The Psychic Sunday Intertitle: Thinking Aloud

Heard about this one in a Facebook discussion about surtitles or supertitles or whatever you call them — the rare practice of superimposing an intertitle over action. Not very popular due to the difficulty of re-doing the opticals for foreign markets. Academic Carol O’Sullivan was asking for examples, citing BEN-HUR as one. I weighed in with Hitchcock’s THE RING, which uses the effect during a climactic boxing match possibly for the same reason they used it in the BH chariot race — to keep the action going under the dialogue, for a faster pace.

Eric Scheirer Stott recommended WALKING BACK, directed by Rupert Julian under Cecil B. DeMille — right under him — which is a hectic jazz age road to ruin romp, exulting in Charlestons, hip flasks and slang while wagging a stern finger at them simultaneously. The DeMille Hypocrisy in full cry.

The superimposed intertitles are fascinating — they represent the hero’s stream-of-consciousness inner monologue. A unique bit of film language, at least until ANNIE HALL’s date scene.

If you can think of any other examples of superimposed intertitles, let me know and I’ll make sure Carol hears about them.

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4 Responses to “The Psychic Sunday Intertitle: Thinking Aloud”

  1. Lawrence McLain Chadbourne Says:

    This wasn’t part of the origiinal film, but I recall a version of The General prepared by Raymond Rohauer where the intertitles were turned into subtitles, thus speeding up the film for faster paced modern viewers and altering the careful rhythm Keaton had originally designed,

  2. And enabling Rohauer to renew the copyright based on it being a “new film”… that seems to have been the thinking behind all his rampage of retitling.

  3. bensondonald Says:

    “Sherlock” would superimpose text on a POV shot to tell us what the detective was deducing from visible details (playfully leaving some unexplained). This was most memorably applied in “A Scandal in Belgravia”, where Irene Adler’s naked body revealed absolutely nothing — or that she’d momentarily short-circuited his brain. He has to turn and look at clue-covered Watson to confirm his sleuth-o-vision is working. The Downey Jr. movie used the same device less wittily. There it was more like the computer readouts Downey saw in “Iron Man”.

    “Sherlock” also made nice use of superimposed emails and texts instead of showing actual screens, although I think it’d been done before.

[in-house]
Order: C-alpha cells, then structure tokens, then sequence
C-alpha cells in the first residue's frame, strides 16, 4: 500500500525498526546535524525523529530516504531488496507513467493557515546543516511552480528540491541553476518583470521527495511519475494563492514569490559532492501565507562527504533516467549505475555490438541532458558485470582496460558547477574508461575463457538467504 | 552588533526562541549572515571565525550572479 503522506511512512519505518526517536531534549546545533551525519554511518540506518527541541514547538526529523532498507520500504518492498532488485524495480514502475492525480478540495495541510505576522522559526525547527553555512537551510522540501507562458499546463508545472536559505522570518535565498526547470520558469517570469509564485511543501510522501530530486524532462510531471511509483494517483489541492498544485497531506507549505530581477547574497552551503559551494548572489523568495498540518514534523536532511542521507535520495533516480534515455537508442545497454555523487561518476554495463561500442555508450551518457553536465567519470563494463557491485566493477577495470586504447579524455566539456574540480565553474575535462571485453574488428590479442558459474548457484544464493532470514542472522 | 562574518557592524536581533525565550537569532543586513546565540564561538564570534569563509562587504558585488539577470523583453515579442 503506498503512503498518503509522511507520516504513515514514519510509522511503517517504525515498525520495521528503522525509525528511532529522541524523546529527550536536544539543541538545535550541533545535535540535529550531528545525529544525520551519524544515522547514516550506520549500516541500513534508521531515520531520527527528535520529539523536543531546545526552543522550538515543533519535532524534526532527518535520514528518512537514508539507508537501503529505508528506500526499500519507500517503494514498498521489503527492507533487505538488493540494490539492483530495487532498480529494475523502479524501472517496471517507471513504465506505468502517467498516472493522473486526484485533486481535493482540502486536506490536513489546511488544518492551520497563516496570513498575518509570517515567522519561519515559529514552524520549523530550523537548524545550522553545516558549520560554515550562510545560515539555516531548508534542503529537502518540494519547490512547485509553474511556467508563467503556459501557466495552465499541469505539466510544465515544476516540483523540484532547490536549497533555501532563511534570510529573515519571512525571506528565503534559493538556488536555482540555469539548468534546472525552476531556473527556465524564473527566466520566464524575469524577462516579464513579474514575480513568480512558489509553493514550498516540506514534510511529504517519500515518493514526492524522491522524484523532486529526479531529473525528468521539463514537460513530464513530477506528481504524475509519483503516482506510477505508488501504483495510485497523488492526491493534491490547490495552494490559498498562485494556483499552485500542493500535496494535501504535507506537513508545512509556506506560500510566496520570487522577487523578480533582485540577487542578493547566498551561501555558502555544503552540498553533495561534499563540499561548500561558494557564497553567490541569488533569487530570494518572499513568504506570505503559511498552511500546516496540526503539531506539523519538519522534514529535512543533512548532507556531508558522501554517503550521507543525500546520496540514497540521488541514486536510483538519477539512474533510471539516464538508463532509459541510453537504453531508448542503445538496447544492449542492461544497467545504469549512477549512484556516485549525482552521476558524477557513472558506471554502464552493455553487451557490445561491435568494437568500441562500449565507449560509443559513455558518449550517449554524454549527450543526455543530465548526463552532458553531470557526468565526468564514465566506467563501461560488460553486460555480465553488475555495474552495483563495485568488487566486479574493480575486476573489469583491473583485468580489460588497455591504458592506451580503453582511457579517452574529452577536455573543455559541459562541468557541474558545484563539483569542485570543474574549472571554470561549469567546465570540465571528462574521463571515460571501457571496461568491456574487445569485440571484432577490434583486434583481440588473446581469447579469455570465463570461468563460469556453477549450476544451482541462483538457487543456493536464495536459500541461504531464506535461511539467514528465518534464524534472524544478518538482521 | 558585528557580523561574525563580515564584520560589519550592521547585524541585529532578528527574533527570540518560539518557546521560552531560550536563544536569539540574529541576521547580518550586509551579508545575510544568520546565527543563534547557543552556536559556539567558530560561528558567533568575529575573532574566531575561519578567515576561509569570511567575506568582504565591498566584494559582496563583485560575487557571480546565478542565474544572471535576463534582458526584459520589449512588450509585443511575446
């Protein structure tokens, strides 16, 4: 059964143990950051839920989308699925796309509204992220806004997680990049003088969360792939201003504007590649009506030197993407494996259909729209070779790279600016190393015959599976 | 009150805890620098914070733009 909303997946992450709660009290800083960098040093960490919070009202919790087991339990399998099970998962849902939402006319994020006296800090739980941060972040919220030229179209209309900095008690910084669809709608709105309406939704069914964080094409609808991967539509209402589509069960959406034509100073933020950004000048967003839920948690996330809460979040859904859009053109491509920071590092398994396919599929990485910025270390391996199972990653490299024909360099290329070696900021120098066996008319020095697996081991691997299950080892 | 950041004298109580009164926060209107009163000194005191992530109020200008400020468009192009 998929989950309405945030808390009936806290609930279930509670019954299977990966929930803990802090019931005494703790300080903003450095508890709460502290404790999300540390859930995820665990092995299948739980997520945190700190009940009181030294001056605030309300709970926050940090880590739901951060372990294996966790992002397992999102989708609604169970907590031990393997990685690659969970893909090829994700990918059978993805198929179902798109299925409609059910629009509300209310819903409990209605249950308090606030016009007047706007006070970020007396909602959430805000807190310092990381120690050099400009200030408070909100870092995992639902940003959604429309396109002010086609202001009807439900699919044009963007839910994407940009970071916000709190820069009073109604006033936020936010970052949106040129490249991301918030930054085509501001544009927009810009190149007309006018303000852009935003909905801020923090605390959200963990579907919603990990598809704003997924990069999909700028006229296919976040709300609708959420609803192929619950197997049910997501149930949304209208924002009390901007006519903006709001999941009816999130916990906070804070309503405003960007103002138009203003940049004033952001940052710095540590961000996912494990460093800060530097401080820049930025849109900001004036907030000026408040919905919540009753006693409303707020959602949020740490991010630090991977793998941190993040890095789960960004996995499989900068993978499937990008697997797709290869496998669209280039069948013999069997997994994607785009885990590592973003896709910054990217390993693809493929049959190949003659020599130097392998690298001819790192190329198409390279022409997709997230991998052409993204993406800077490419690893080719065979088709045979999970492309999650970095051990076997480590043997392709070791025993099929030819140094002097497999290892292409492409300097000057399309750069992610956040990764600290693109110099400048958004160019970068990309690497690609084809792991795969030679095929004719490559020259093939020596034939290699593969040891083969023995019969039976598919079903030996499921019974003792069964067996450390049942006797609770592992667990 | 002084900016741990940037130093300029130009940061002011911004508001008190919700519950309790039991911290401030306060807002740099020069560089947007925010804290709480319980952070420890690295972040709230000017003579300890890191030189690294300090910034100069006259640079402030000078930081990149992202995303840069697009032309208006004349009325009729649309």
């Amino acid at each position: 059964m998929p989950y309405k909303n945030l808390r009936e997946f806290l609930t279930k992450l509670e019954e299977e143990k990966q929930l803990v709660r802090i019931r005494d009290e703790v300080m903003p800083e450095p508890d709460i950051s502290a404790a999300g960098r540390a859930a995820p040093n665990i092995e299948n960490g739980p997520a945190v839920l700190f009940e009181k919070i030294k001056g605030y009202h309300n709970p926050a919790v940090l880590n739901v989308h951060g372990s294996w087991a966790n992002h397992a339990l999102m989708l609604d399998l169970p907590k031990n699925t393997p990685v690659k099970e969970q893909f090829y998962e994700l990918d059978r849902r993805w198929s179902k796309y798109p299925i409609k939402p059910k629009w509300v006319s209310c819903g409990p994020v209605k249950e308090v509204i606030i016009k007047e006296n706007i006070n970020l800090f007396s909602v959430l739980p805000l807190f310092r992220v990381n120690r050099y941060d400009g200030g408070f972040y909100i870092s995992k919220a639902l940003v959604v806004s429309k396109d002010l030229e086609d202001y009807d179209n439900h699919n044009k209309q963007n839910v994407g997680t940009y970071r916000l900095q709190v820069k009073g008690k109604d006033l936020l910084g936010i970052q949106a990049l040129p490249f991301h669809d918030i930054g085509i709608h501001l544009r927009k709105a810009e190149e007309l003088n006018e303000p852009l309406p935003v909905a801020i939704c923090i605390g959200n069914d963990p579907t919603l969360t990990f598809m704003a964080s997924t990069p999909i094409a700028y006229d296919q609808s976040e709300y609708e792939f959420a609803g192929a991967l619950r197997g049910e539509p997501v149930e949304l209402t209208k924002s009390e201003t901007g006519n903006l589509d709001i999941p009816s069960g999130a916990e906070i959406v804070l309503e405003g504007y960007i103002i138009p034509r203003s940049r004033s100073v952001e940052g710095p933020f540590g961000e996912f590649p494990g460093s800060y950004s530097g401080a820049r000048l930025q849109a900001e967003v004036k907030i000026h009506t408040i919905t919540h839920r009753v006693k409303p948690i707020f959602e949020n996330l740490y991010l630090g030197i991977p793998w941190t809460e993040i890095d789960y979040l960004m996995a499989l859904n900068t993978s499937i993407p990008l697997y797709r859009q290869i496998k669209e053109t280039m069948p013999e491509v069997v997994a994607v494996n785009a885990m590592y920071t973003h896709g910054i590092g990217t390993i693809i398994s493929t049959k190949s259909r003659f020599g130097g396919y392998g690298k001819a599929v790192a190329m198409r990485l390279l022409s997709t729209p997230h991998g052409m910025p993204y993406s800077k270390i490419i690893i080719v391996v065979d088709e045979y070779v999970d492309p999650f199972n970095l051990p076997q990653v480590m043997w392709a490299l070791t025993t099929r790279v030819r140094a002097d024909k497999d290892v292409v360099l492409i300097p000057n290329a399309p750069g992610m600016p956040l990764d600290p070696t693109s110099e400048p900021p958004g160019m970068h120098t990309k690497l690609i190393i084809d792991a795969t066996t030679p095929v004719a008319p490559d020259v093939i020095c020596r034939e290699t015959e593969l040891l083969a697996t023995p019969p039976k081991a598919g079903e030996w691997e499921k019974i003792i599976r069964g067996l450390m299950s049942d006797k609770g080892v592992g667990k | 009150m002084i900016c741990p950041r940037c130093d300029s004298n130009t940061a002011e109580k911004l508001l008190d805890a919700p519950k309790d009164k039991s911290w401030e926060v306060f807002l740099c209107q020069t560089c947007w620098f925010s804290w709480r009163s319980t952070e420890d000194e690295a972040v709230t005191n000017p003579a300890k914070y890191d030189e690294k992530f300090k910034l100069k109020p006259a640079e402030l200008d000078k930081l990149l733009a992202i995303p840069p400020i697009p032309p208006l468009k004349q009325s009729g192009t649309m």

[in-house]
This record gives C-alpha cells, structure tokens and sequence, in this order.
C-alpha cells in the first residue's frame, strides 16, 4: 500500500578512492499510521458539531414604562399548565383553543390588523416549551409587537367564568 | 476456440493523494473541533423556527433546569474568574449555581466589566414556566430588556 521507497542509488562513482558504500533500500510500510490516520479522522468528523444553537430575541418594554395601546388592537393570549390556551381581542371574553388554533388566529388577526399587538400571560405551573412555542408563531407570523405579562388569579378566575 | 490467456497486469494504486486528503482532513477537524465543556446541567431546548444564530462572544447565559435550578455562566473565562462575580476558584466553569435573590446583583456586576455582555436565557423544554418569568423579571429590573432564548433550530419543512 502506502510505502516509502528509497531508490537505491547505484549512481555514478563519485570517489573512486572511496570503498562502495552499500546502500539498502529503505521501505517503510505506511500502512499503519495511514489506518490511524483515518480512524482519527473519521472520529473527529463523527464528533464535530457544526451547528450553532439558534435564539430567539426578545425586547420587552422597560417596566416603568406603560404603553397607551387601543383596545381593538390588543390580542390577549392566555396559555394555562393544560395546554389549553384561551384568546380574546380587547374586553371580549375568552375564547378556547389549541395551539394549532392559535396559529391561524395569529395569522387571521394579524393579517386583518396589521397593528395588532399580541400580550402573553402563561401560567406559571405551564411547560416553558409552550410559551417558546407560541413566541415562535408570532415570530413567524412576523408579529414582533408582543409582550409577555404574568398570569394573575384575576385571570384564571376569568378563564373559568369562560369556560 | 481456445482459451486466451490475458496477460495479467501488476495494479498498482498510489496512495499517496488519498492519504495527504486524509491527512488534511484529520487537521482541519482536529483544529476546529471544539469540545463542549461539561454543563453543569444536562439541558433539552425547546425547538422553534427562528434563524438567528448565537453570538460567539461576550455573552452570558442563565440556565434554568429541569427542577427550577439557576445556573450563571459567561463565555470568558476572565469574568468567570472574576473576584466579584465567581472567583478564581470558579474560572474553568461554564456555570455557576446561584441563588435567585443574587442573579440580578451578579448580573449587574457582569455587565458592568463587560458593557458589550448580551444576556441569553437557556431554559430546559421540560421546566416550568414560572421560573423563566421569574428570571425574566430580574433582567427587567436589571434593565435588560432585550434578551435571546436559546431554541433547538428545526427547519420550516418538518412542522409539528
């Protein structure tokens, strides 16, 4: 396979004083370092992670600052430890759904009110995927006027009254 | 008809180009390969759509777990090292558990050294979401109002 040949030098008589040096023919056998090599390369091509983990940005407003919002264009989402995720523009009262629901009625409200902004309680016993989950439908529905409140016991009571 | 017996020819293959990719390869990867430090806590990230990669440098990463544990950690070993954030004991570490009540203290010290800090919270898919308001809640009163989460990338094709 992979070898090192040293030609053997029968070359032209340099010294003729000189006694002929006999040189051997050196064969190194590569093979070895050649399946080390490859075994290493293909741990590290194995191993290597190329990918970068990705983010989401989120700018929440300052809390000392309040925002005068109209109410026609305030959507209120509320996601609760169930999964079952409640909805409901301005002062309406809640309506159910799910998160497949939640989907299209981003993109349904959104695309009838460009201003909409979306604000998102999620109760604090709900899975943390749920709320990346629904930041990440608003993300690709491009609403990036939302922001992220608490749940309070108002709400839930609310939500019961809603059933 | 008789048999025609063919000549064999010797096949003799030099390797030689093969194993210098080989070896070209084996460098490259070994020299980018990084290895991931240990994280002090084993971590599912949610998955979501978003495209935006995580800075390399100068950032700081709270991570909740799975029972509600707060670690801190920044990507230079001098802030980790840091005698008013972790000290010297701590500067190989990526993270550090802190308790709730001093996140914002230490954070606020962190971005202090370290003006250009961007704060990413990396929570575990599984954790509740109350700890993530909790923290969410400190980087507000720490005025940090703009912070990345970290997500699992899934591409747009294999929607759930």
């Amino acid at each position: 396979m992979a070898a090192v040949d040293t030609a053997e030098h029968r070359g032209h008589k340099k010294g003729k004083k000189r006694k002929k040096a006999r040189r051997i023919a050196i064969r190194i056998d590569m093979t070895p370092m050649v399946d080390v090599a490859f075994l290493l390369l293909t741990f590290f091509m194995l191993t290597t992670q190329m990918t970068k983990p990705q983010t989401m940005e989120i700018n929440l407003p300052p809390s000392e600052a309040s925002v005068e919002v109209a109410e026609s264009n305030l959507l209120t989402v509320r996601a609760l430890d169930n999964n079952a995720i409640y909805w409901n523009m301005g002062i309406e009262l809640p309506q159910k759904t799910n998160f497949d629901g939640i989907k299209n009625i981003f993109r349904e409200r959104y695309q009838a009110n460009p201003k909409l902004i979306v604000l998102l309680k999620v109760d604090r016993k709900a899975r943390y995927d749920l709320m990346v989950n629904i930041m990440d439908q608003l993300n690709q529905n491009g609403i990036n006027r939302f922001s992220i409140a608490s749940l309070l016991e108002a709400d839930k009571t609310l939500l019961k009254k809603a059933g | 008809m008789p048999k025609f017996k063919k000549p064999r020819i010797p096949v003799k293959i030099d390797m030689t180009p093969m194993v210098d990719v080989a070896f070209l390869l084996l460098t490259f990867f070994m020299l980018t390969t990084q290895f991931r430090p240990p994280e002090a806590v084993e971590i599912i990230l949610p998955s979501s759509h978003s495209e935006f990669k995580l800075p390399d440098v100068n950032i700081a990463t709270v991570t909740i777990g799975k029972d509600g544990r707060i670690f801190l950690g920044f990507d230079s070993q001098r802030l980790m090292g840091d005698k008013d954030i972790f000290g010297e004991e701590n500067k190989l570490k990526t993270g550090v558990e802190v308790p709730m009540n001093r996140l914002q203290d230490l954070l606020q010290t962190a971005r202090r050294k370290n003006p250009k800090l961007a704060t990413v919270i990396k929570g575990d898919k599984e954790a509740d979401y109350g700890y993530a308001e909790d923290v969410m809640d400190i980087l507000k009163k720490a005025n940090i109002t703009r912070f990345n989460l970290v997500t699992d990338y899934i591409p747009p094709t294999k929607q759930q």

In “Paleface”, Bob Hope screams for help from the top of a distant tree and the quivering letters “HELP” appear. Speaking of “HELP”, the Beatles movie by that name spotted dryly funny expositional text throughout. When a tiger menaces one of the boys, a superimposed title helpfully identifies it as such.

    The campy “Batman” show optically superimposed its “Pow!” and “Zap!” visual sound effects during the first season. Thereafter, probably for economy, they were title cards cut in.

    The TV show “Laugh In” would run gag lines as subtitles. One read “Help! I’m being held prisoner in the control booth!” Police in a couple of towns reportedly showed up at local NBC affiliates.

    “Monty Python and the Holy Grail” opens with art film subtitles in Swedish, which devolve to a tourism pitch in English and finally an anecdote about being bitten by a moose.

    A familiar gag elsewhere is to have a character rant at length in a foreign language, while a subtitle or intertitle provides an improbably short and / or obviously bowdlerized translation. In “Wakiki Rabbit”, Bugs Bunny delivers a long, mock-Polynesian speech that translates as “Welcome.” A three-syllable grunt translates as “Now is the time for all good men to come to the aid of their party.”

    A Benny Hill episode had the Ladybirds singing in a nightclub setting with Hill and company in their audience. The subtitles become gossip about romances and crushes among the cast. Finally a subtitle asks, “Who does Benny love?” Once it’s clear we’re not getting an answer, the laugh track kicks in.

  4. The WB cartoon gags are all present in variation in Mel Brooks’ Silent Movie, where Brooks as Mel Funn furiously cusses out his pal at great length, with easily lipreadable renditions of “son of a bitch” etc, followed by the intertitle “You bad boy!”

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